Xenophobic Attacks & Post-Apartheid Depression in South Africa – Joshua Oyenigbehin
I recently saw an insane man beating up his brother. He accused his brother of eating his food. It was not funny, but I could not help but laugh out loud. Of course, I was not at the scene of the incident, but in the safety of my room. While I reflected on this incident, I felt that the insane man was fighting the wrong person. It is only out of love that you eat the food of a mad man, to put it bluntly.
South Africa erupted some days ago, like a volcano. You probably heard the news about the xenophobic attacks on Black Africans in the country. The whole of Africa felt betrayed by a country they felt should be a model for African integration and cooperation. Maybe Africans thought too highly of South Africa; they felt that the country should know better when it comes to solidarity against the common enemy of Africa: Colonization.
Since the attacks, which have affected the lives of many and caused the destruction of properties, it has seemed like South Africa is at war with her siblings. Like siblings who have had enough of each other’s excesses, some African nations have chosen to ostracise South Africa. Even Nigeria, who has for a long time played a big sister role to the rainbow nation, has since deserted her. Countries like Zambia (also heavily affected by the xenophobic attacks), Rwanda and Malawi have taken different measures to this effect.
I do not know why we are surprised that this is happening. What do you expect from a country that has been traumatized by oppression for years? What do you expect of a country that has been raped politically, economically, socially and religiously?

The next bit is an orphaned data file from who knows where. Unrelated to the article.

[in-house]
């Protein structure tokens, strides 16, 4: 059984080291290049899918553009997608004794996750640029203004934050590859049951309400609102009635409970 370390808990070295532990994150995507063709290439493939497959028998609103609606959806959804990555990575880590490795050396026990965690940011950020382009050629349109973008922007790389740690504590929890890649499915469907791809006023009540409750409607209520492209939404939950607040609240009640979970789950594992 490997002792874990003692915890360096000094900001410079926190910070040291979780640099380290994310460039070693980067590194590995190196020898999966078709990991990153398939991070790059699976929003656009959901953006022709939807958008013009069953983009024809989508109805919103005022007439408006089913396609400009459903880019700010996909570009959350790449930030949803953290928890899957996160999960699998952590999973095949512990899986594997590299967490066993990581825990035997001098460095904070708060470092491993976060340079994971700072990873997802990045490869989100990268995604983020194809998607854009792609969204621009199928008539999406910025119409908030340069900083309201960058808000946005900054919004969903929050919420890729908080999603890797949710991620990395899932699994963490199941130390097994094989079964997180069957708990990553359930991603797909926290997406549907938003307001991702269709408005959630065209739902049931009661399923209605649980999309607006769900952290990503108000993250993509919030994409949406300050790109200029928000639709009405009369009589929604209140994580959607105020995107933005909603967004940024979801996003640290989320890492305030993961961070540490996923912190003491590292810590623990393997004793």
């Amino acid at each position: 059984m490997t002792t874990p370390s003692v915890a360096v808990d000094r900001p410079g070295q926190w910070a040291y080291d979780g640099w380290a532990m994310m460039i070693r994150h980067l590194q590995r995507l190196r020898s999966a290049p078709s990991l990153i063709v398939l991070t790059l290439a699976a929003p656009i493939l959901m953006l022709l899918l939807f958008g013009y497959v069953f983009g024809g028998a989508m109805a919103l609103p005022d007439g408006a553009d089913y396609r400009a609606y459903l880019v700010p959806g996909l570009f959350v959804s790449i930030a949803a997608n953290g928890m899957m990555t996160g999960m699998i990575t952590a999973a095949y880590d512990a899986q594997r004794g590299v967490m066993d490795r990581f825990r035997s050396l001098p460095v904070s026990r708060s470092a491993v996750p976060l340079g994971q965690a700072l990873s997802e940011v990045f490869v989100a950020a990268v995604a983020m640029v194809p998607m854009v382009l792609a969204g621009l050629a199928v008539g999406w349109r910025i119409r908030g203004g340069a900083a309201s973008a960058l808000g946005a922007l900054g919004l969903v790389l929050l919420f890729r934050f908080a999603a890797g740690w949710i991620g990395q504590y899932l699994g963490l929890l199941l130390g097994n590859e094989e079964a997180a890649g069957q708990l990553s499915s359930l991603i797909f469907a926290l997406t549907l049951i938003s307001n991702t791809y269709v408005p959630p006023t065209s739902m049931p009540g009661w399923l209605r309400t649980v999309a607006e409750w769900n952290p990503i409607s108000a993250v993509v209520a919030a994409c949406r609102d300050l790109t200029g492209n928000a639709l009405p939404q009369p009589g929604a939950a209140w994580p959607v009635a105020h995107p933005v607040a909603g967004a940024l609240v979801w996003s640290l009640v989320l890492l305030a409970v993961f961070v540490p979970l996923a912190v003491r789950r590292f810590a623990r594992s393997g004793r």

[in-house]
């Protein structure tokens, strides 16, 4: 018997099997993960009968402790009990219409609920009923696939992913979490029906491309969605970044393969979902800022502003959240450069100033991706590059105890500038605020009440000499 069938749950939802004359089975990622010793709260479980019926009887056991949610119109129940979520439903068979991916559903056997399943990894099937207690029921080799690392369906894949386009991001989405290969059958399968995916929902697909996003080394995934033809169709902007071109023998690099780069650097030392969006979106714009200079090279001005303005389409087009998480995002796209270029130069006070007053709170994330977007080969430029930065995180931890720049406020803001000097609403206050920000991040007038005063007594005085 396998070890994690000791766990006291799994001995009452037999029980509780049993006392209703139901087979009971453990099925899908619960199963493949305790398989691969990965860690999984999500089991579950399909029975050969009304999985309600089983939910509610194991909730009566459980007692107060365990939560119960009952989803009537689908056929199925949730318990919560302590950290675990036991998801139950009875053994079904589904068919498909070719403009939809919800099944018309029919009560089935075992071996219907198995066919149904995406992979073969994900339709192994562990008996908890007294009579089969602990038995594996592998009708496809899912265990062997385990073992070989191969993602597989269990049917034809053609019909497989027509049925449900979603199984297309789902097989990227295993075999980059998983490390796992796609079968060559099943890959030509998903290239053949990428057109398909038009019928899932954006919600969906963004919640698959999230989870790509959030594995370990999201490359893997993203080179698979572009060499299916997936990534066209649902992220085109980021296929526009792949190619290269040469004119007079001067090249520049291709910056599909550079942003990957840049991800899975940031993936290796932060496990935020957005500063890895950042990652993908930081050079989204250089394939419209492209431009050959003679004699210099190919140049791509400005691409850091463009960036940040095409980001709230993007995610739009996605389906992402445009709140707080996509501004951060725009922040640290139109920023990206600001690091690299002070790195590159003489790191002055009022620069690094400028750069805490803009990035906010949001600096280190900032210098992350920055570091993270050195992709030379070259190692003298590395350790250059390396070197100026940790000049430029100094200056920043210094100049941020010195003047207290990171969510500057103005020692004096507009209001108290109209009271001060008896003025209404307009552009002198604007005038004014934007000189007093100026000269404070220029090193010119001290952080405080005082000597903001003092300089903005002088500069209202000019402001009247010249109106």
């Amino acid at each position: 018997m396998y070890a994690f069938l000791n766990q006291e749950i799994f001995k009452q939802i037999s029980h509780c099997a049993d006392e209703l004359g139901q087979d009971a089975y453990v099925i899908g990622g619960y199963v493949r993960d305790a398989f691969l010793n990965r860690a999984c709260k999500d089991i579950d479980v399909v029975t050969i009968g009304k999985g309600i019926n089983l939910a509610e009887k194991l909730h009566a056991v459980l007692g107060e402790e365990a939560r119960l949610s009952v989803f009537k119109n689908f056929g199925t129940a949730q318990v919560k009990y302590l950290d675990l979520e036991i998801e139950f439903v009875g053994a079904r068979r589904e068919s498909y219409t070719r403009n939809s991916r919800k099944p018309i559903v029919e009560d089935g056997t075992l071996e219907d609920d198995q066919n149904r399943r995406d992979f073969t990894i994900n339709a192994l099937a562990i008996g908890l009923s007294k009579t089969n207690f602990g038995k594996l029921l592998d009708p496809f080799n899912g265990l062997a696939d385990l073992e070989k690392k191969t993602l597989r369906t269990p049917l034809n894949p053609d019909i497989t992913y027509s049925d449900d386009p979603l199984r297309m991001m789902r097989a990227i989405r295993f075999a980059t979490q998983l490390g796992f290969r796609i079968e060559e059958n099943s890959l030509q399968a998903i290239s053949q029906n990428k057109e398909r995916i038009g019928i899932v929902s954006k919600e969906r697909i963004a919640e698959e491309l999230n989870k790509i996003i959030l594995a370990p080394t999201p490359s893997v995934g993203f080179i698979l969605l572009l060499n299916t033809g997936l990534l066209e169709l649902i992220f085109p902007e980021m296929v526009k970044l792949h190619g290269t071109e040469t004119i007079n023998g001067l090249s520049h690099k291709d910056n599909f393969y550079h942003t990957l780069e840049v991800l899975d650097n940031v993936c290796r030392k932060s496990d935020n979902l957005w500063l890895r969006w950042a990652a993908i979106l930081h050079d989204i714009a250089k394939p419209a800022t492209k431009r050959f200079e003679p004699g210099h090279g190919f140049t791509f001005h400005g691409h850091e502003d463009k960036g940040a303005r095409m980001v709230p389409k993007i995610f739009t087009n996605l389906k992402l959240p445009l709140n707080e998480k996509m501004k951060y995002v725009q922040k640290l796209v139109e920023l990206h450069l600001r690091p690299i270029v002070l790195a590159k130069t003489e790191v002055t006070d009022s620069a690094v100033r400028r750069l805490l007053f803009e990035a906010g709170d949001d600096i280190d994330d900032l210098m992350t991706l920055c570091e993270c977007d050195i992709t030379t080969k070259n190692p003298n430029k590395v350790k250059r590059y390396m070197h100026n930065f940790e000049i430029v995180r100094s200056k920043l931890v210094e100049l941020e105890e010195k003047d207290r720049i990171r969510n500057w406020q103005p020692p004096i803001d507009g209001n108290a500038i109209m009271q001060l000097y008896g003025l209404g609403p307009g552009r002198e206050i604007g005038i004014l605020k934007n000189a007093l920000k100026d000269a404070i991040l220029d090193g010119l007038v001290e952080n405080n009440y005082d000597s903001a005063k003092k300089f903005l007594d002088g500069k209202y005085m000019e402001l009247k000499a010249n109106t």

Xenophobia is a psychological reaction to decades of apartheid and minority rule. South Africa has been abused for a long time, and the trauma is evident. These xenophobic attacks are their best way of dealing with their post-apartheid depression.
It is no doubt that the African nationals South Africans are expelling from their country stood by them when they were being raped. We all know what Nigeria did; we know the sacrifices other African countries made, to ensure that the raping and exploitation of South Africans stop. We all know. This is why the scene of the insane man beating his brother up is symbolic, in the sense that it is most likely that the food causing the fight was made available through contributions of the brother.
South Africans have a lot to deal with. They have self-esteem issues to deal with. Imagine that they want immigrants to leave their country. Not white immigrants, but blacks. In fact, African immigrants. This is the highest level of self-esteem issues. They see their fellow black men as a problem, while their problem is the minority white group who control 85 per cent of the wealth of the country. There is a need for the nation of South Africa to undergo therapy. They all need it.
South Africa may appear to have healed from apartheid, but the healing is only a screen. It’s like a person whose injury has healed externally but still has internal bleeding. This is bad because you get damaged from within. The majority in South Africa might be in control of the country politically, but we know that the minority have the economic power. What is the use of political power when there is hunger? The South African government needs to take strategic actions to ensure that there is economic equality. That will help deal with the trauma.
South Africans should not blame their fellow African brothers. They should, rather, hold their government responsible for the economic imbalance in the country.
Now, as regards the reaction of Nigerians to the xenophobic attacks, I will say that the spontaneous reaction was terrible. Just imagine that the brother of the insane man engaged in a street fight with the man; who will they say is mad? Our reaction, including the reaction of the Nigerian government, indicates that Nigerians are also depressed. Nigerians reacted by looting stores that belonged to Nigerians, thinking that they are hitting South Africa at the back of the head. As a matter of fact, most of those who looted stores in Lagos do not know anything about what is happening in South Africa. Because one person is mad does not mean that we should all be mad.
This article was initially published by BellaNaija.